“The trick is, not caring that it hurts.” T.E. Lawrence, after striking a match and letting it burn down to his fingers and extinguish itself in Lawrence of Arabia
Well, it’s done…the Bad Marsh 50k Ultra, that is. Yesterday I ran it and today, I’m savoring the personal victory of finishing it. This was not an easy 50k. I struggled throughout the run, beginning to end. It never got easy except, if you count when I crossed the finish line and immediately forced myself to the ground in a sitting position, 7 hours and 7 minutes after it had started.
Tim Waz of Low Country Ultras handed me the finishers medal as I remained seated. Very few times have I felt proud to get a medal at the end of a race or felt that I earned the right to wear it. I definitely felt proud of having that cool looking medal dangling from my neck. I worked hard and struggled to finish this 31.5 mile run. This was one of those rare races where it was will alone that propelled me forward each painful step of the way until I crossed the finish line.
As I had mentioned in my prior blog entry, I was approaching this run with a broken body. My right hip and the balls of my feet had been very problematic leading up to this event. Even a 3.2 mile run earlier last week had been a painful experience for me. And, to add more drama to the mix, most of last week I was quite ill with flu type symptoms. So, I figured this event was going to be an uphill battle for me but I welcomed it as a training run leading to the Cremator Ultra 50 next month.
A dear friend of mine, Sarah Bland, drove down from Atlanta on Saturday to do the Bad Marsh along with me. She arrived at my house around noon and we bought a few supplies for the race, had lunch together and relaxed for about an hour at my home before driving to Beaufort. Sarah volunteered to drive to the race since she was familiar with Beaufort, SC. Thank God that she did because I would of gotten so lost driving there. I find all of those small highways just over the border into SC so very confusing. We arrived at the race location at approximately 5:00pm, giving us a good hour to review our race terrain and socialize with a lot of familiar faces and meet new people before the race started at 6:00pm. I love the ultra running community. They are such a friendly, tightly knit, helpful lot!
The race course was a 4.5 mile loop around what seemed an old abandoned golf course. The majority of the path was unpaved and we had three, maybe, four road crossings. The trail was clearly marked with small orange flags. It was impossible to get lost on the race course, even at night.
There was nothing technical at all about the race. It was almost entirely flat, as anyone would expect down here in the Low Country but, there was one mound that you had to go up and over with each loop. Nothing to brag about but it was a hill. In the Low Country a hill even if little hill is something worth mentioning.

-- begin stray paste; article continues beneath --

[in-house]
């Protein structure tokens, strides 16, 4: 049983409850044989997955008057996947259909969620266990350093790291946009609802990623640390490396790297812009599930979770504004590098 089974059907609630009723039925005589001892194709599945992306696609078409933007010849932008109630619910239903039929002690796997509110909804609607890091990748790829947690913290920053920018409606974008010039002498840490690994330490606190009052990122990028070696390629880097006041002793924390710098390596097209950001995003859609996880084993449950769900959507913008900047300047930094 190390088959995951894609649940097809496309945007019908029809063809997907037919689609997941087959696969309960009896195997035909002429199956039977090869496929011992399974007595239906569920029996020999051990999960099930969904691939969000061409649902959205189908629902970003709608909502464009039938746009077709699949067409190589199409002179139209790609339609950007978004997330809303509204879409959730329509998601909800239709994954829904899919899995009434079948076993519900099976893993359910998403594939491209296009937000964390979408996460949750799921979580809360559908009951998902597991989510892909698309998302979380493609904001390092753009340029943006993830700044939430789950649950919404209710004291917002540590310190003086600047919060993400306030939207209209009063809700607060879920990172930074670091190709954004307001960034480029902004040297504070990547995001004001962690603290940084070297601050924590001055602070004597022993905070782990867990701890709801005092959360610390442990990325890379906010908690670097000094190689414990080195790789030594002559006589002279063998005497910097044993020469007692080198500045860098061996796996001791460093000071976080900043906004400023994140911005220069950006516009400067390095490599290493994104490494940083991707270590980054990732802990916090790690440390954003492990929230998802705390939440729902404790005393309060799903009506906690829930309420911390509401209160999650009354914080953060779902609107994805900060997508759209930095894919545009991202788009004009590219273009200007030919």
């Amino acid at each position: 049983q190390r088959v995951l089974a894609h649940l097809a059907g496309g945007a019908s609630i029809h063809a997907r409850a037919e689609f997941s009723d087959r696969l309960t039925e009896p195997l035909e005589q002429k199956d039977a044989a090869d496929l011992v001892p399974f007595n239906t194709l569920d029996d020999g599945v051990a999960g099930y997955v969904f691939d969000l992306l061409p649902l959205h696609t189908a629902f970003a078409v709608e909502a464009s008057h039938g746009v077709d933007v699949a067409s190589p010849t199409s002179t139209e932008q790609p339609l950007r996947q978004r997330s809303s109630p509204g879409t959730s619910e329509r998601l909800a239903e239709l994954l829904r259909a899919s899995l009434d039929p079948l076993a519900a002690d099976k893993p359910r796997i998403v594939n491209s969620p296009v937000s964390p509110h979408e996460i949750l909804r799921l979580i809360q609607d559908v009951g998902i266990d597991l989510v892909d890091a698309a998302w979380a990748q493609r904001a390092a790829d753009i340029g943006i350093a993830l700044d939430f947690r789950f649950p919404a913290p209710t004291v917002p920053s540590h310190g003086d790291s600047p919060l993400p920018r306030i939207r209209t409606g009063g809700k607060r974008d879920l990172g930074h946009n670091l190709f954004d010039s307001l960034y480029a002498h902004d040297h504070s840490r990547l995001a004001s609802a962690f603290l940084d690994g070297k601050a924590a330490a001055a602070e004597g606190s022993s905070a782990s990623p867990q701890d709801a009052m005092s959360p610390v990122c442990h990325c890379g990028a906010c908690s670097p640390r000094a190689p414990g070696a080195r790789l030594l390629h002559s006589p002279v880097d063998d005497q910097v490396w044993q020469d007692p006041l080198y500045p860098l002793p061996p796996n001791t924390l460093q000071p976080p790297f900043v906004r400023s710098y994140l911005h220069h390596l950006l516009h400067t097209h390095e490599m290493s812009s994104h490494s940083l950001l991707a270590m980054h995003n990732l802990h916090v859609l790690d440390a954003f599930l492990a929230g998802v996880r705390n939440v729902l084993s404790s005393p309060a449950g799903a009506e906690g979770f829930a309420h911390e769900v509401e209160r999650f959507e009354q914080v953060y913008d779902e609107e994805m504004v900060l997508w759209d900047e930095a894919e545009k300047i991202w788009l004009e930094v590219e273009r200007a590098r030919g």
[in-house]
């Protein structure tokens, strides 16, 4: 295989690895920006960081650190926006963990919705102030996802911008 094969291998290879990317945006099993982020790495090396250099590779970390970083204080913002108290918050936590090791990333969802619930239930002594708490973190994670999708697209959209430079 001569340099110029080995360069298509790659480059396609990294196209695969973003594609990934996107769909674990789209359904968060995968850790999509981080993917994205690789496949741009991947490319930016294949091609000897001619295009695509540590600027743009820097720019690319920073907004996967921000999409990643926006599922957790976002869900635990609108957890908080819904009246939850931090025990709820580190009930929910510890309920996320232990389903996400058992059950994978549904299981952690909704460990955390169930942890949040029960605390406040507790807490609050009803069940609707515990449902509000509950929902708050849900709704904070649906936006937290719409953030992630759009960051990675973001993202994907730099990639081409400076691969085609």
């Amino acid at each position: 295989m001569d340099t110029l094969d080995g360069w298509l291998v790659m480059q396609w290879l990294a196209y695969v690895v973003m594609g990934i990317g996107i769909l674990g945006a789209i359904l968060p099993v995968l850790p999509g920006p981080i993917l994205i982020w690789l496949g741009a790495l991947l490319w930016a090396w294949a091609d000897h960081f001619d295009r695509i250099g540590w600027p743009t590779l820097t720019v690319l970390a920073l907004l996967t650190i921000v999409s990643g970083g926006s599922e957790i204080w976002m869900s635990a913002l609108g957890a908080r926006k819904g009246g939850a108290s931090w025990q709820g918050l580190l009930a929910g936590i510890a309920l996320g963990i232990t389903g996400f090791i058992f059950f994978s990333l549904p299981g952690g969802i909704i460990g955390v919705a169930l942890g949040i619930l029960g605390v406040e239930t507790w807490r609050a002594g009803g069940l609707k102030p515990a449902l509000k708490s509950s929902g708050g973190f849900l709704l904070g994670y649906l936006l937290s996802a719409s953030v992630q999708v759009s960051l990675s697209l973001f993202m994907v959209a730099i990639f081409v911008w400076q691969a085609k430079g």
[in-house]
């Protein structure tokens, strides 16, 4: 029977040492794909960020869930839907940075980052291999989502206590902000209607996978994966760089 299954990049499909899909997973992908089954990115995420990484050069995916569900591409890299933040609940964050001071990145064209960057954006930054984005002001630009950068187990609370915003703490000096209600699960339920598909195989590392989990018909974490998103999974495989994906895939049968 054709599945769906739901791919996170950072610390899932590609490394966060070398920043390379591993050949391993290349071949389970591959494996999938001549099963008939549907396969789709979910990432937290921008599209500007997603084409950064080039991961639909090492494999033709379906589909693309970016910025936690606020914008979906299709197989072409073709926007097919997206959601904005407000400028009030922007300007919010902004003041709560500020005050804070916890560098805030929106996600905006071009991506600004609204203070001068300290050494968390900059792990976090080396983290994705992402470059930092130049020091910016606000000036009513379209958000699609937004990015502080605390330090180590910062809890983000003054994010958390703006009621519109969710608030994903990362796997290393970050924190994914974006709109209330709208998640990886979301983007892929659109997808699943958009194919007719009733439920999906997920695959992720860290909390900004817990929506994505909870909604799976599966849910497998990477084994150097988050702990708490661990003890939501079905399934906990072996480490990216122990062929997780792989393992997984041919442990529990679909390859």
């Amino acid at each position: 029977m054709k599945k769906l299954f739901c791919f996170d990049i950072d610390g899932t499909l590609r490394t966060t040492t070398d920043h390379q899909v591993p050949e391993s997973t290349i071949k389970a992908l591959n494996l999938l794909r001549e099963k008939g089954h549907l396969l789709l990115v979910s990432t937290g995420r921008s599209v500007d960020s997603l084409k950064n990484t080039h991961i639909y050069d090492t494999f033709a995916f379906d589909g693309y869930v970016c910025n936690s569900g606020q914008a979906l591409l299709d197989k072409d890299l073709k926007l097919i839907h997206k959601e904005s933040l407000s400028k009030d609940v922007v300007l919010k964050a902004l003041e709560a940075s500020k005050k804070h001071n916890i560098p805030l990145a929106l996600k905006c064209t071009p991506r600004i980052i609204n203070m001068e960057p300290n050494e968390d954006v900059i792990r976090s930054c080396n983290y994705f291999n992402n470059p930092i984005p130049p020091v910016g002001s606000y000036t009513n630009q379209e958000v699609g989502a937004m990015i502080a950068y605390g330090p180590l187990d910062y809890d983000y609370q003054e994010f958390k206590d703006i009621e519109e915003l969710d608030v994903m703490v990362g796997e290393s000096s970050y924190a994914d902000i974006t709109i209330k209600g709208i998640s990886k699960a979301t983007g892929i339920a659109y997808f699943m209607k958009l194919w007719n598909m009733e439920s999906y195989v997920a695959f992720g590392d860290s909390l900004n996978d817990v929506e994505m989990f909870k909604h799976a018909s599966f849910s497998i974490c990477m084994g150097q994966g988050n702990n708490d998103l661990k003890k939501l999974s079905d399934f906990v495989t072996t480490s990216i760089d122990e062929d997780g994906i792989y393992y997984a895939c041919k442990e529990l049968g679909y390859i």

I swore that this was going to be a training run but along the way it became a race to me and, I could not help it. I wasn’t racing nor competing with anyone but myself. This run became my struggle to put things back into perspective again. As I hobbled along the path wincing and gritting my teeth with each step I took I recalled the 2008 Boulder 100 and last year’s Kilimanjaro trek. Last night was definitely a parallel to the discomforts I felt in those two aforementioned adventures. All three events challenged me physically and mentally. All three experiences made me dig deep inside and made me aware that there is an invisible strength in us all that we can tap just when we think we can no longer go on. That inner strength when tapped will propel you forward.
Last night during my darkest moments I reminded myself over and over again that misery and discomfort is a companion that insists on tagging alongside anyone that chooses to push themselves beyond the normal limits. And, there is no getting rid of this discomfort and misery except when you accomplish and finish what you start. That’s what I did last night. I repeatedly told myself that the pain and discomfort would end upon completion of the 7th loop (31.5 miles). And, that the sting of failure would endure for a long time should I have quit the race.
I know about quitting because last year I quit the Cremator ultra 50 after the 30th mile. Last night, I felt a little bit of redemption from last year’s Cremator.
So, how do I feel today?
I feel well-rested but my body does ache especially, the bottoms of my feet. Remarkably, my right hip is not bothering me at all. My feet, though, are in bad shape. I cannot train for the Cremator if my feet continue as they are. On Monday, I will see how my feet are feeling but even if they feel good I doubt I will run. Instead, though, I will bike tomorrow. This upcoming week may be just about cycling…no running. We’ll see, though.
- run log
- total miles on NB mt10: 155.1
- total real miles for 2012: 602.04
- total treadmill miles for 2012: 57.24
Once again, running an ultra reminded me that we are all stronger than we realize and what separates some from mediocrity and the mundane is the willingness to step out of one’s comfort zone and remain outside of it until you accomplish what you had set out to do. Pain is an ingredient to living fully. Ponder that for awhile and see if you do not agree.
Many thanks for stopping by and checking out my blog.
All the best to you and yours.
Take care and God bless.